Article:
Did you have to re-login to Facebook this week? You’re not alone. Some fifty million people were impacted by a new data breach in Facebook that could have given hackers access to user profiles. Facebook’s solution was to have those who were affected by the hack as well as several million additional users log back into their accounts.
The breach involved something called user tokens. Facebook uses tokens to enable users to stay logged in so they don’t have to enter their log in information every time they close and reopen the application. Imagine if you had to enter your username and password every time you opened the app on your phone. You’d quickly grow tired of doing that. User tokens keep you from having to do that.
Each user is assigned a unique token on each device they use to access Facebook. When you open the application, Facebook verifies the legitimacy of your token and grants you access to your profile accordingly. Obviously, because they function as your key to your Facebook account, they end up being as important as your username and password. Normally, though, they are significantly more secure than your username and password, because Facebook randomly assigns them to you, and someone should have to have access to your device to learn the token Facebook assigned to you.
In this instance, however, hackers were able to take advantage of – ironically – a data privacy feature to steal user tokens. To help you determine how much of your Facebook profile and wall are visible to others, Facebook added a “View As” feature some time ago. The feature enables you to see how your Facebook wall looks to your friends and to those beyond your list of friends. Based on this, you can decide if you need to tweak your privacy settings to fine-tune where your data is visible. Unfortunately, something in how Facebook coded this feature enabled hackers to access Facebook’s catalog of assigned user tokens. Theoretically, at least, they could then use these user tokens to log in to your profile, since user tokens give you access to your profile in the same way your username and password do.
Facebook hasn’t determined yet whether any damage has been done through this breach. They discovered that user tokens were susceptible to theft during testing and code review. They then took the appropriate steps to fix the error, force everyone to log out and log back in so that their users would be assigned new tokens, and notified the public of the problem. Facebook handled this well and seems to have fulfilled their legal responsibilities.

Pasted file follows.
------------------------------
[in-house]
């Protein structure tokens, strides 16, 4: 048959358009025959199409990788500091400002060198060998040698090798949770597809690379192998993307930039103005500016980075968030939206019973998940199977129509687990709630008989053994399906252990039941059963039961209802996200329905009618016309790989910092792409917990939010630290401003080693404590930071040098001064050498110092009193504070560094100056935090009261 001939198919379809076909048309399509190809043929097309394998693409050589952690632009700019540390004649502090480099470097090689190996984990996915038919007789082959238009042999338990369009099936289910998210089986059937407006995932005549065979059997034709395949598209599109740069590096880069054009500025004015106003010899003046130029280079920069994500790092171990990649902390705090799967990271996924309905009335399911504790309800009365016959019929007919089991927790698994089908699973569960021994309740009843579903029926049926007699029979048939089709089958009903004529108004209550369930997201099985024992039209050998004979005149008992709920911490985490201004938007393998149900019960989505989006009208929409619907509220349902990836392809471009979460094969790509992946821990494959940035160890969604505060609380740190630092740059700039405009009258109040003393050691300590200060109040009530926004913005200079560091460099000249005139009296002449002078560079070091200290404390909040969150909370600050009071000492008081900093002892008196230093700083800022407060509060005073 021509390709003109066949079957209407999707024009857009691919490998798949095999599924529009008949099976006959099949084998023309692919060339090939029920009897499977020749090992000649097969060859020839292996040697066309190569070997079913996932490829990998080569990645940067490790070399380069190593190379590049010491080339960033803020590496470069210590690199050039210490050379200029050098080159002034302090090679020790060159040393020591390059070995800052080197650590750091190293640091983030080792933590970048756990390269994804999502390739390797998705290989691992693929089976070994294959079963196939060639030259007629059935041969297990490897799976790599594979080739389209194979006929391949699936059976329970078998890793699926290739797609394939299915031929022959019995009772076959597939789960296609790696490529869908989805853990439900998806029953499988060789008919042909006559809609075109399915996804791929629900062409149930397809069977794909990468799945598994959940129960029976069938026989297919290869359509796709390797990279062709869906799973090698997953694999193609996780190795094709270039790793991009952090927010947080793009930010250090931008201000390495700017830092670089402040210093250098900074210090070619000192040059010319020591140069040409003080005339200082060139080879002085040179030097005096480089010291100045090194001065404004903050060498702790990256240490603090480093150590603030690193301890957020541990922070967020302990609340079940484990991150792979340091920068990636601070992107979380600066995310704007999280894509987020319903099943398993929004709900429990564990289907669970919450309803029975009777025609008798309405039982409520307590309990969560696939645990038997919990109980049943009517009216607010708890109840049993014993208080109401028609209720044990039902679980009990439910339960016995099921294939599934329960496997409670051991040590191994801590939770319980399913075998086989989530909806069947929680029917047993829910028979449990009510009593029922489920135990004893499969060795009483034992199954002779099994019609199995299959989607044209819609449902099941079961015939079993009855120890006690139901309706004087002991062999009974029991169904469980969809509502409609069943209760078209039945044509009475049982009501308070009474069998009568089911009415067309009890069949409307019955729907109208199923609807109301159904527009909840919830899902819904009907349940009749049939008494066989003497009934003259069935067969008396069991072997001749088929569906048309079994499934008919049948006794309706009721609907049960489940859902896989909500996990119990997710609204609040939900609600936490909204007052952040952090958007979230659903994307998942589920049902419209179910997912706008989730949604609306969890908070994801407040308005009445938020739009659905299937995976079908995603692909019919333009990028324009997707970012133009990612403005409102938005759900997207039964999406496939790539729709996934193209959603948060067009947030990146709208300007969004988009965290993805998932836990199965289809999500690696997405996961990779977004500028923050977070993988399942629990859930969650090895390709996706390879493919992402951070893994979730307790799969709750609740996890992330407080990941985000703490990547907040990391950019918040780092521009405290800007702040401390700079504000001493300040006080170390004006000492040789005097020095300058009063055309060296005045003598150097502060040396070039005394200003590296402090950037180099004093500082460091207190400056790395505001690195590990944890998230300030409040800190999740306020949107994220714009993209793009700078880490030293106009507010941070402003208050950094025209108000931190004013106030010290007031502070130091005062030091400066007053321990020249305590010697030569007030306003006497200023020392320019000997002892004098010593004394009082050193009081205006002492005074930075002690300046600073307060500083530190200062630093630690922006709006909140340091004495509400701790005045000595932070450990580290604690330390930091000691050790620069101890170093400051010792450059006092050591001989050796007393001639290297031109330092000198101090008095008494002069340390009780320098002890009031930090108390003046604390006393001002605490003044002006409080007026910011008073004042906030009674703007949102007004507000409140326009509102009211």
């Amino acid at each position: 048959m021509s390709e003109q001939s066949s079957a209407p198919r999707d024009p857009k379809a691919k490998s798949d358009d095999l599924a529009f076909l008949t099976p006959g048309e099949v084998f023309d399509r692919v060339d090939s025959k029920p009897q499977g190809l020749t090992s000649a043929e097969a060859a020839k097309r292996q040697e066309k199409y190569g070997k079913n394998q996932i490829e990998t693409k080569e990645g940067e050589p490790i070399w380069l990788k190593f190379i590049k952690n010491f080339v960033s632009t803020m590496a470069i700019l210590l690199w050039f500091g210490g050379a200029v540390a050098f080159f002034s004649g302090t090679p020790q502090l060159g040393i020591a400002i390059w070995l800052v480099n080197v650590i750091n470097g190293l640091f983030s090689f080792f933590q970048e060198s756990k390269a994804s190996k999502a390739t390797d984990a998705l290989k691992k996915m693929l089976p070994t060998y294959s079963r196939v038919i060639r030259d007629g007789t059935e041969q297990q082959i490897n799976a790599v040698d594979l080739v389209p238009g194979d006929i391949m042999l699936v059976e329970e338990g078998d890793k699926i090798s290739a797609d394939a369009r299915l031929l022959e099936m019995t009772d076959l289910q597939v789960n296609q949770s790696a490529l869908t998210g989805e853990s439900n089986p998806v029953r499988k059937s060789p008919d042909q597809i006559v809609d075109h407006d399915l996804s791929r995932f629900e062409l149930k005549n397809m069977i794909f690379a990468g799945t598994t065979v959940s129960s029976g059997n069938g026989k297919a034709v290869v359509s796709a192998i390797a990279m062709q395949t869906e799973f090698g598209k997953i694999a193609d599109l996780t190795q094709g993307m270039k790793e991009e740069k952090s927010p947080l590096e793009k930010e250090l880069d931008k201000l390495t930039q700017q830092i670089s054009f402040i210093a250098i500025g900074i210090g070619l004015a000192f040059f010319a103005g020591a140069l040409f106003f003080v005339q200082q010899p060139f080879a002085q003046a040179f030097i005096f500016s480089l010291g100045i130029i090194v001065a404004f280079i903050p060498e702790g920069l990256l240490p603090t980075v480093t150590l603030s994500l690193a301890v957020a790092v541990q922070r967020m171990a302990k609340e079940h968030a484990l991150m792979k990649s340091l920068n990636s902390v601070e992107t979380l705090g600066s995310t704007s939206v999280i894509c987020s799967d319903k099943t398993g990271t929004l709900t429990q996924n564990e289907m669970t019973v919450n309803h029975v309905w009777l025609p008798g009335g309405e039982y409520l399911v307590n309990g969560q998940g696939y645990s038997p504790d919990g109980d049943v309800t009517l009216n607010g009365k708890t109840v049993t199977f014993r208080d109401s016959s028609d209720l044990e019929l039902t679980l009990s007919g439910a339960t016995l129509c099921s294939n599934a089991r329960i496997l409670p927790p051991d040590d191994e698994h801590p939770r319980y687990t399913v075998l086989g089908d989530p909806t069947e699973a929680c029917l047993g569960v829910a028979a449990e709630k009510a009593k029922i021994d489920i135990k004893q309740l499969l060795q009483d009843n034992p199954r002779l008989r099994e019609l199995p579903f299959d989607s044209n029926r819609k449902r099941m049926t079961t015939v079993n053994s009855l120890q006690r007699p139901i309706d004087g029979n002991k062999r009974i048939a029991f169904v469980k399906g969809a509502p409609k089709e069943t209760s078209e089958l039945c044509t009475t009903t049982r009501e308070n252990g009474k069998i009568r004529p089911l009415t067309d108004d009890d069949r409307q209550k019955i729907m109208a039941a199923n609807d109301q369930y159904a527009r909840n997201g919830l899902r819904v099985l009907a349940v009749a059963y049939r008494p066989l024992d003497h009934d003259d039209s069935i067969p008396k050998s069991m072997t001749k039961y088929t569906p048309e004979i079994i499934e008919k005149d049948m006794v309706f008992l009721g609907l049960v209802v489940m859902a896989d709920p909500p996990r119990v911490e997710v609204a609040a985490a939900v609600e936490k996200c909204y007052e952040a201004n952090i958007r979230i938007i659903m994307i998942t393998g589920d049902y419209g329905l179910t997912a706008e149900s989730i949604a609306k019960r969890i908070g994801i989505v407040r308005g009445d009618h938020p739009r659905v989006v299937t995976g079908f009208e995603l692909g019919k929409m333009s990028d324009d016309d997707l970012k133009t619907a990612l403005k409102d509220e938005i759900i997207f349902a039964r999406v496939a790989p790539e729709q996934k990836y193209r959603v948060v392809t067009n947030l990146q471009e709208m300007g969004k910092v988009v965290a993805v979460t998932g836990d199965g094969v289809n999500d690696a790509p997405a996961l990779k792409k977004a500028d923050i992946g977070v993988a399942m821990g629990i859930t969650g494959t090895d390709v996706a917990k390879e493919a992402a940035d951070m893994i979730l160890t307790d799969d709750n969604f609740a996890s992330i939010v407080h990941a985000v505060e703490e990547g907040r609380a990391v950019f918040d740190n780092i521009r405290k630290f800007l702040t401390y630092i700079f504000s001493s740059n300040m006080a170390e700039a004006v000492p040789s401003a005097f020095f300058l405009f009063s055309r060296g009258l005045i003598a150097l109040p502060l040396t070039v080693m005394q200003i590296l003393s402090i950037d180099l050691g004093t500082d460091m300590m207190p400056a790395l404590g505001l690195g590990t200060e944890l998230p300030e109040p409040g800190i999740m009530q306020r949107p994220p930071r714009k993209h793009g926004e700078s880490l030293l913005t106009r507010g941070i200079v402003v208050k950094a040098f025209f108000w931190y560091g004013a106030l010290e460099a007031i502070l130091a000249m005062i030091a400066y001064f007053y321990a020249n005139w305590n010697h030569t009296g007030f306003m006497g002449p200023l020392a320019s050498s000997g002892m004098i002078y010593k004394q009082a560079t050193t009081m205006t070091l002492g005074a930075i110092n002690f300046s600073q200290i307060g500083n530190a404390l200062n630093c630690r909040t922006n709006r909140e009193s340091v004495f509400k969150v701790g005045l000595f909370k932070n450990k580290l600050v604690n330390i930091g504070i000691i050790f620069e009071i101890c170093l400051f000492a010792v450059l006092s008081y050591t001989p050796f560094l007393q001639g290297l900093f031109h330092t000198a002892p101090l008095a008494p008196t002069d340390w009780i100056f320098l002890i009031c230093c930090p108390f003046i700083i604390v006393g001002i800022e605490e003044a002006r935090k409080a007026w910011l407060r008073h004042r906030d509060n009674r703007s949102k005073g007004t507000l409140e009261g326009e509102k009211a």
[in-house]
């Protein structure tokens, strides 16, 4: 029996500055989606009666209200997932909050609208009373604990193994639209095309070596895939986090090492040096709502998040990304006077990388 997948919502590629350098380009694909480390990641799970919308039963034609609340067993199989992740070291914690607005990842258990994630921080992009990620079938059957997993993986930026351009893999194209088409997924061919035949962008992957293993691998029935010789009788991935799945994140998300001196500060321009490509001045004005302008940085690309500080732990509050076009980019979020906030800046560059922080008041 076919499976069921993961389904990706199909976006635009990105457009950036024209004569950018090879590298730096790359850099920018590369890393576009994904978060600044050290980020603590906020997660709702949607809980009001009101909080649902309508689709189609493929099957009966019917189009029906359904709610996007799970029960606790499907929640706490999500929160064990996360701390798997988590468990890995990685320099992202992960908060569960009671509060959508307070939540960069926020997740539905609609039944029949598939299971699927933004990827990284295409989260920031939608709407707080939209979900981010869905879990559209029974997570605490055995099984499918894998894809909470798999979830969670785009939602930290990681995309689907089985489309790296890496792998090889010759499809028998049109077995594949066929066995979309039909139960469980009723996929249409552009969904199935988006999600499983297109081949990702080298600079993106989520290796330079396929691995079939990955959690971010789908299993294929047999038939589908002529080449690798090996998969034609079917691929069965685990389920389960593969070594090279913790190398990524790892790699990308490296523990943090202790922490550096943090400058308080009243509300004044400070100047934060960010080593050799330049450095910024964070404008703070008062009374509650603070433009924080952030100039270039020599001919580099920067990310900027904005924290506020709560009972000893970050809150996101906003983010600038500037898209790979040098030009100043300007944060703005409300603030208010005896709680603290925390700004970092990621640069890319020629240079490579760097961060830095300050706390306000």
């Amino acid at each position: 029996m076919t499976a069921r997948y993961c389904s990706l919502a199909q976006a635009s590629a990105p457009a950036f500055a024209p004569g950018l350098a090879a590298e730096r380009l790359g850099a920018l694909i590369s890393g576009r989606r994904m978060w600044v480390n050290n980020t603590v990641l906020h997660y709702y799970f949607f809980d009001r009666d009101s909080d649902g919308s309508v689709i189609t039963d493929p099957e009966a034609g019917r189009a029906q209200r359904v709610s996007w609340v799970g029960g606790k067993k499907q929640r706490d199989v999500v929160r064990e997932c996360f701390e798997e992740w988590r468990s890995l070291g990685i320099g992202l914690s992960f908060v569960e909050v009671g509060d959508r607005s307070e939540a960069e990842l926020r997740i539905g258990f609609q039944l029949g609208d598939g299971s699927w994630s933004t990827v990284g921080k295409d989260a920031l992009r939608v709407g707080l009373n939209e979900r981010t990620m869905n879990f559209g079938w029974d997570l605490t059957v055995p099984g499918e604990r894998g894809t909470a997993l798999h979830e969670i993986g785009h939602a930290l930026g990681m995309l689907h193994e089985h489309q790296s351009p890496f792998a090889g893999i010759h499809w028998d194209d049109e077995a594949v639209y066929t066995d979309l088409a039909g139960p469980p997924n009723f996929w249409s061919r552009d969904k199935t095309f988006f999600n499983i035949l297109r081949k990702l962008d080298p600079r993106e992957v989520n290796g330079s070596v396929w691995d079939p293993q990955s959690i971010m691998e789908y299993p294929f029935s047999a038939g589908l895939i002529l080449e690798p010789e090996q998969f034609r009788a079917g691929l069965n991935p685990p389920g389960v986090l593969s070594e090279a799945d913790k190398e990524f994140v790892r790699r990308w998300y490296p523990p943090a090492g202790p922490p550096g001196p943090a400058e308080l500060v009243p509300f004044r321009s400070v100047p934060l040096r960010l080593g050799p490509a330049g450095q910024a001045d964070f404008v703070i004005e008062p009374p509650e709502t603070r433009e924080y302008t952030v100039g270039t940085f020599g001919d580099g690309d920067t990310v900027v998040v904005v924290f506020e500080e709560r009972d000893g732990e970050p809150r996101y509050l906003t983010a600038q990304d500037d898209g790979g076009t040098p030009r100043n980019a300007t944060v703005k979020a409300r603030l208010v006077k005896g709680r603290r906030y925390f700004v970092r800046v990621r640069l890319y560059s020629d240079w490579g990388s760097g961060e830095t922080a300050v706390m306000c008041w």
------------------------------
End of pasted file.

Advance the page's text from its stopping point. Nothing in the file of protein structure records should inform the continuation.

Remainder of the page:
Again, though, I’m stuck by the irony of how the breach occurred. In providing a feature their customers could use to protect their privacy, Facebook’s programmers made a mistake that could enable hackers to invade their users’ privacy.
Developing software in the cybersecurity era is a pretty tough exercise, a running sequence of catch-22s. That’s why so many in the industry claim – correctly, in my estimation – that data breaches aren’t a matter of if, but of when.
I’m also impressed by the conflict between convenience and security at play here. Users crave convenience. In so many instances, however, those conveniences come at the price of introducing new holes for hackers to explore and exploit. Facebook created user tokens to enable users to stay logged in, which is particularly important on mobile devices where the act of constantly thumb-typing usernames and passwords would surely turn users away. Those user tokens were accidentally exposed. Convenience is security’s kryptonite.
Keeping data systems secure requires tremendous technical acumen. Just knowing how to use commercially available tools won’t help companies identify obscure breaches like this one, and it certainly won’t help them minimize vulnerabilities in new features they attempt to offer. Cybersecurity engineers need to know how to write code at an expert level so that they can attempt to create the conveniences users crave while managing to minimize their adverse affects on privacy. They also must know so much about how code and the systems that run that code function so that, in the inevitability that breaches occur, they can work quickly to detect, isolate, and fix them, and also prescribe ways to limit their damage.
This isn’t rocket science or brain surgery; it’s cybersecurity. These days, that’s just as tough.